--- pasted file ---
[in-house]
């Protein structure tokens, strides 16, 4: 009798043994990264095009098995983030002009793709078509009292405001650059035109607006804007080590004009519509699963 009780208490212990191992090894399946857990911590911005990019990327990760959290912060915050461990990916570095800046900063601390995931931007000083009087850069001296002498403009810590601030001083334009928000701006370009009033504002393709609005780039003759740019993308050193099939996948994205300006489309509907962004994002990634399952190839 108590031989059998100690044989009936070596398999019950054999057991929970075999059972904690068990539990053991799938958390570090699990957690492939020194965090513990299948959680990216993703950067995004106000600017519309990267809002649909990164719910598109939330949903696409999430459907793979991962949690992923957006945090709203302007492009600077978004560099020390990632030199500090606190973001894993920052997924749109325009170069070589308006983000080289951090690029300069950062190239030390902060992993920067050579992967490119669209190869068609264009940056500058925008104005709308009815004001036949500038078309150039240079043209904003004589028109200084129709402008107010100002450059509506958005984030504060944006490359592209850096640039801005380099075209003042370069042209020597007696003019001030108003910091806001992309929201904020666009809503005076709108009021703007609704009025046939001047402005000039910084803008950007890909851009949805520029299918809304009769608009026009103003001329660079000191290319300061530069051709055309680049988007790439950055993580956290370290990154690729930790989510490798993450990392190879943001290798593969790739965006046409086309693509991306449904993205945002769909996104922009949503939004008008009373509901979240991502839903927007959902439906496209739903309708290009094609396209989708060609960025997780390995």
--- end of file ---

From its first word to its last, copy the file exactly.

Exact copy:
[in-house]
């Protein structure tokens, strides 16, 4: 009798043994990264095009098995983030002009793709078509009292405001650059035109607006804007080590004009519509699963 009780208490212990191992090894399946857990911590911005990019990327990760959290912060915050461990990916570095800046900063601390995931931007000083009087850069001296002498403009810590601030001083334009928000701006370009009033504002393709609005780039003759740019993308050193099939996948994205300006489309509907962004994002990634399952190839 108590031989059998100690044989009936070596398999019950054999057991929970075999059972904690068990539990053991799938958390570090699990957690492939020194965090513990299948959680990216993703950067995004106000600017519309990267809002649909990164719910598109939330949903696409999430459907793979991962949690992923957006945090709203302007492009600077978004560099020390990632030199500090606190973001894993920052997924749109325009170069070589308006983000080289951090690029300069950062190239030390902060992993920067050579992967490119669209190869068609264009940056500058925008104005709308009815004001036949500038078309150039240079043209904003004589028109200084129709402008107010100002450059509506958005984030504060944006490359592209850096640039801005380099075209003042370069042209020597007696003019001030108003910091806001992309929201904020666009809503005076709108009021703007609704009025046939001047402005000039910084803008950007890909851009949805520029299918809304009769608009026009103003001329660079000191290319300061530069051709055309680049988007790439950055993580956290370290990154690729930790989510490798993450990392190879943001290798593969790739965006046409086309693509991306449904993205945002769909996104922009949503939004008008009373509901979240991502839903927007959902439906496209739903309708290009094609396209989708060609960025997780390995």